I will be purchasing a genealogy software package shortly. I have looked into most and while not yet deciding on one, I would like to know if there is any purpose in having more than one such program, if I will only be using it to record my information.
You spend a lot of time entering your data with your genealogy software, so you might as well be using the one that is best for you. I would recommend using just the one you like the most for recording purposes. You will get familiar and efficient in data entry if you use just one program for that.
Thinking that you'll "only" use your program for recording purposes is unrealistic. You cannot ensure that your data as you entered it is correct unless you see it in context with your other data, or run consistency tests with it. So you will always need some other capabilities other than just data entry in your genealogy software.
So once you've decided on your best program for data entry, there's no reason not to have others around. Each may do some report or have some checking feature that your "best for data entry" program won't. And with GEDCOM transfer between programs, it is often easy to take advantage of those extra capabilities the other programs have.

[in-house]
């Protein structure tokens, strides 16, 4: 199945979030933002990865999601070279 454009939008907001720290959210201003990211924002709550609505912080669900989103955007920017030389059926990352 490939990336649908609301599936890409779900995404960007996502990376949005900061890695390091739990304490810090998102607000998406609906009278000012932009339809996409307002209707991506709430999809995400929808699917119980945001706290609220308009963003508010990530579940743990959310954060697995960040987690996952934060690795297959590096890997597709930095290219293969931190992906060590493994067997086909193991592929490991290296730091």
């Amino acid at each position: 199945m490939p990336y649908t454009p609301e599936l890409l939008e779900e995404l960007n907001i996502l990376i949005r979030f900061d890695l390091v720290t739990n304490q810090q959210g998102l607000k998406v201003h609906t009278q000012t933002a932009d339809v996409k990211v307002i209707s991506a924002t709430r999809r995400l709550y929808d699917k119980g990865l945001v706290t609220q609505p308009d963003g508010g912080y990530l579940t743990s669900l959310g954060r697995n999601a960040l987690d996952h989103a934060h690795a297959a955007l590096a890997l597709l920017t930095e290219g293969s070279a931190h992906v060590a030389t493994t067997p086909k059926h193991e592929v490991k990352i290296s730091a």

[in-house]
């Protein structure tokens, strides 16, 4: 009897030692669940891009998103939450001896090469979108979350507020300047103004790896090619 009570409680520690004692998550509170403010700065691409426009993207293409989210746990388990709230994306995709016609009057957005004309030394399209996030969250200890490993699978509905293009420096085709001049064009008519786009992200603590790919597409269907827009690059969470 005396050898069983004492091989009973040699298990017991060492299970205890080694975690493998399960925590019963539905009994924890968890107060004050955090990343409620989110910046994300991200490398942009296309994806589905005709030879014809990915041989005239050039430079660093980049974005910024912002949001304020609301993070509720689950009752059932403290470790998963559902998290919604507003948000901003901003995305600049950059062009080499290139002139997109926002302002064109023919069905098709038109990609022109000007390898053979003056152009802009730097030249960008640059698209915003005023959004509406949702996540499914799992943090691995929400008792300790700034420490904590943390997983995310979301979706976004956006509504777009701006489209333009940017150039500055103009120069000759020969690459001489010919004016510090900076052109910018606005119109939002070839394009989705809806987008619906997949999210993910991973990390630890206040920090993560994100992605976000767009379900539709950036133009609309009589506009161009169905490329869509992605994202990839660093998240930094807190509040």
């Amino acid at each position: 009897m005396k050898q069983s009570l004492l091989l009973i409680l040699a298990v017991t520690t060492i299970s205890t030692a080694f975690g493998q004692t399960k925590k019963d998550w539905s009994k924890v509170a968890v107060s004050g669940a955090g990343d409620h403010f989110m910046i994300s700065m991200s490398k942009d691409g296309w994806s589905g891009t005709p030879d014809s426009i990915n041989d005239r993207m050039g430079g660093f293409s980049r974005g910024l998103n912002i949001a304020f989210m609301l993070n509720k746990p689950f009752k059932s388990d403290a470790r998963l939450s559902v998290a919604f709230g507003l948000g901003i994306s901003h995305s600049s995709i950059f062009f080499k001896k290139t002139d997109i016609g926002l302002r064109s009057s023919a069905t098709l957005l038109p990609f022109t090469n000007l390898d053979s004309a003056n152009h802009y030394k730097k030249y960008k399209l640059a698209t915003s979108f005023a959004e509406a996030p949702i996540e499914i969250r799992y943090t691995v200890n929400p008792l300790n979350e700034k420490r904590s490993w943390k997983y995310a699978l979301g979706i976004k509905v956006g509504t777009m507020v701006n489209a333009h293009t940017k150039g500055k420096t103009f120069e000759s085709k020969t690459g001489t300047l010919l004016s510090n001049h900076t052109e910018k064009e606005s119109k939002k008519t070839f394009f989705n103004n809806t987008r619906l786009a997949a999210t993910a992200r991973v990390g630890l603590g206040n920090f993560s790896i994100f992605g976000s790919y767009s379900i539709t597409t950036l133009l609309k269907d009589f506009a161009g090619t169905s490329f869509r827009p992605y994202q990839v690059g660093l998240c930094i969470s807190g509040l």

A tool box should contain all the tools that are needed to complete all the different jobs that you need to do. If all you intend to use the program for is information storage, then get the one package that meets your information storage needs.
If (or when) you find the need to carry out a different task (such as chart making or report writing as suggested by AdrianB38) then you can check if your current tool can handle that or if you need to buy something else to add to the box.
You do not want to buy two hammers now and discover later than you need a hammer, and a screwdriver.
Some are good at producing reports but not diagrams. Some are good at diagrams but not reports... (Theoretical instance). So - if you can transfer the data between the two without losing stuff you need, then you can produce reports out of one and diagrams out of the other, allowing both to play to their strengths.
Couple of points;
- to ensure you don't get lost, designate one of those programs as your master file, and enter genealogical data in there and there only;
- if you do then export from program A to B in order to produce better diagrams, it doesn't matter if you lose some data in that export so long as it's not data that's important to diagrams. But if you do lose stuff in that transfer, don't export the data back from B into A else you might lose it from A as well;